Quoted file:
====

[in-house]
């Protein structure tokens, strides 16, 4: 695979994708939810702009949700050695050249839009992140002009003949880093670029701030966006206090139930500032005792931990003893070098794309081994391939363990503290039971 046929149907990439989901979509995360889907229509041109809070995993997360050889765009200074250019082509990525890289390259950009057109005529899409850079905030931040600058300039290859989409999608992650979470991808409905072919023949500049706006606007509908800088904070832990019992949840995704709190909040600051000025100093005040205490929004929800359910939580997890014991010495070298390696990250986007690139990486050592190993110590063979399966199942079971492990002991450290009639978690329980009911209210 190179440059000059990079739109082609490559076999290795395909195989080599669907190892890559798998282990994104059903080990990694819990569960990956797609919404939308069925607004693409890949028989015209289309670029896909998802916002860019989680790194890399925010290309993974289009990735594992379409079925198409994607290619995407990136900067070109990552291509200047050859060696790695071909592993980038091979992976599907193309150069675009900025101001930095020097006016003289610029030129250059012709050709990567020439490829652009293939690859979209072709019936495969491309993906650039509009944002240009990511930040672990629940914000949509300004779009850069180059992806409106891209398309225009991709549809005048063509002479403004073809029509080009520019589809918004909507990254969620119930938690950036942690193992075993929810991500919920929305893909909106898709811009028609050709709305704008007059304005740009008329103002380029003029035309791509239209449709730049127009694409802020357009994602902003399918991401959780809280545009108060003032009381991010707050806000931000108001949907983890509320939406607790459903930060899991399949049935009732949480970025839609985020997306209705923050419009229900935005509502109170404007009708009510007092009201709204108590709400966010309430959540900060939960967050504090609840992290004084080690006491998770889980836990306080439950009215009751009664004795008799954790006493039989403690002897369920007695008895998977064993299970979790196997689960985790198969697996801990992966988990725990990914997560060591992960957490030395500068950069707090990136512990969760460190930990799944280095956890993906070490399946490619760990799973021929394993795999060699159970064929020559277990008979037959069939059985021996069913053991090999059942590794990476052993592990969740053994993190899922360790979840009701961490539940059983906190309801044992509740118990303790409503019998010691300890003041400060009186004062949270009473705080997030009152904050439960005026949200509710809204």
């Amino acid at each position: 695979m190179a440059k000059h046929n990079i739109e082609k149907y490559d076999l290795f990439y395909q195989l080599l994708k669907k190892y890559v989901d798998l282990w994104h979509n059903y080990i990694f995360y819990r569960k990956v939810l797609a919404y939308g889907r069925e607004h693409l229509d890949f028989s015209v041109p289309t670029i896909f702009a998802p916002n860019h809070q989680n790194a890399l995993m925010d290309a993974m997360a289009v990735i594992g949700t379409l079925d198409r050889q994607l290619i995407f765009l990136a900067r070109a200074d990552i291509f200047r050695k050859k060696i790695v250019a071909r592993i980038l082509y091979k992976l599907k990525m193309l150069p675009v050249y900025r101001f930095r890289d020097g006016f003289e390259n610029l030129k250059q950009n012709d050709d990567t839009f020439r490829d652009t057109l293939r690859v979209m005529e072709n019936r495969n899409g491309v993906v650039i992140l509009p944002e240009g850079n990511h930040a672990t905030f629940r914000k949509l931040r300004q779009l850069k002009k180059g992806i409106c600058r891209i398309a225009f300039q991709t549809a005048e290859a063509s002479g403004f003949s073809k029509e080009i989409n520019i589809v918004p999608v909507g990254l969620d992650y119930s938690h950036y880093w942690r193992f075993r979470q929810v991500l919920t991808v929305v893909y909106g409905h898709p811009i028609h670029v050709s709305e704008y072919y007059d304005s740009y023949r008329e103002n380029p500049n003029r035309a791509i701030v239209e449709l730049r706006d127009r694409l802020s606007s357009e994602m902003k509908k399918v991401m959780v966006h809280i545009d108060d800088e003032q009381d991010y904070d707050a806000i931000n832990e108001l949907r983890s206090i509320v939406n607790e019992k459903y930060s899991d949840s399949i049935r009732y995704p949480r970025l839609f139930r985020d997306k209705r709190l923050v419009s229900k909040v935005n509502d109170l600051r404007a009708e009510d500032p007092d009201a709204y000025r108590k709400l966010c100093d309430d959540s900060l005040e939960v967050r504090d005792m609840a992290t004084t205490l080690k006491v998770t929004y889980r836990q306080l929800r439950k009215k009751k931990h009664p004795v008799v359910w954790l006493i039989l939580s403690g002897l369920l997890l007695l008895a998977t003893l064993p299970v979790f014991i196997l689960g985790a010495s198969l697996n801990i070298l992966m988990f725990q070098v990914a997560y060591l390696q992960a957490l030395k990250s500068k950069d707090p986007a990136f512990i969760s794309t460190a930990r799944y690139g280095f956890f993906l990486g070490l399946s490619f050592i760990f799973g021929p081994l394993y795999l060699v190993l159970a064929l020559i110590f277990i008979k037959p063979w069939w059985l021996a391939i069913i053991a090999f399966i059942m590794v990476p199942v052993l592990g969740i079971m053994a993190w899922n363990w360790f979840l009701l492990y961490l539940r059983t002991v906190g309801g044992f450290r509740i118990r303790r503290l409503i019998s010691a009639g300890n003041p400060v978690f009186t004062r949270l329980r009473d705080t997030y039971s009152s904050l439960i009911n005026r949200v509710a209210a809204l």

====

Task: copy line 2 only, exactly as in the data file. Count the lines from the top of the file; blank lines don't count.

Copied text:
């Protein structure tokens, strides 16, 4: 695979994708939810702009949700050695050249839009992140002009003949880093670029701030966006206090139930500032005792931990003893070098794309081994391939363990503290039971 046929149907990439989901979509995360889907229509041109809070995993997360050889765009200074250019082509990525890289390259950009057109005529899409850079905030931040600058300039290859989409999608992650979470991808409905072919023949500049706006606007509908800088904070832990019992949840995704709190909040600051000025100093005040205490929004929800359910939580997890014991010495070298390696990250986007690139990486050592190993110590063979399966199942079971492990002991450290009639978690329980009911209210 190179440059000059990079739109082609490559076999290795395909195989080599669907190892890559798998282990994104059903080990990694819990569960990956797609919404939308069925607004693409890949028989015209289309670029896909998802916002860019989680790194890399925010290309993974289009990735594992379409079925198409994607290619995407990136900067070109990552291509200047050859060696790695071909592993980038091979992976599907193309150069675009900025101001930095020097006016003289610029030129250059012709050709990567020439490829652009293939690859979209072709019936495969491309993906650039509009944002240009990511930040672990629940914000949509300004779009850069180059992806409106891209398309225009991709549809005048063509002479403004073809029509080009520019589809918004909507990254969620119930938690950036942690193992075993929810991500919920929305893909909106898709811009028609050709709305704008007059304005740009008329103002380029003029035309791509239209449709730049127009694409802020357009994602902003399918991401959780809280545009108060003032009381991010707050806000931000108001949907983890509320939406607790459903930060899991399949049935009732949480970025839609985020997306209705923050419009229900935005509502109170404007009708009510007092009201709204108590709400966010309430959540900060939960967050504090609840992290004084080690006491998770889980836990306080439950009215009751009664004795008799954790006493039989403690002897369920007695008895998977064993299970979790196997689960985790198969697996801990992966988990725990990914997560060591992960957490030395500068950069707090990136512990969760460190930990799944280095956890993906070490399946490619760990799973021929394993795999060699159970064929020559277990008979037959069939059985021996069913053991090999059942590794990476052993592990969740053994993190899922360790979840009701961490539940059983906190309801044992509740118990303790409503019998010691300890003041400060009186004062949270009473705080997030009152904050439960005026949200509710809204």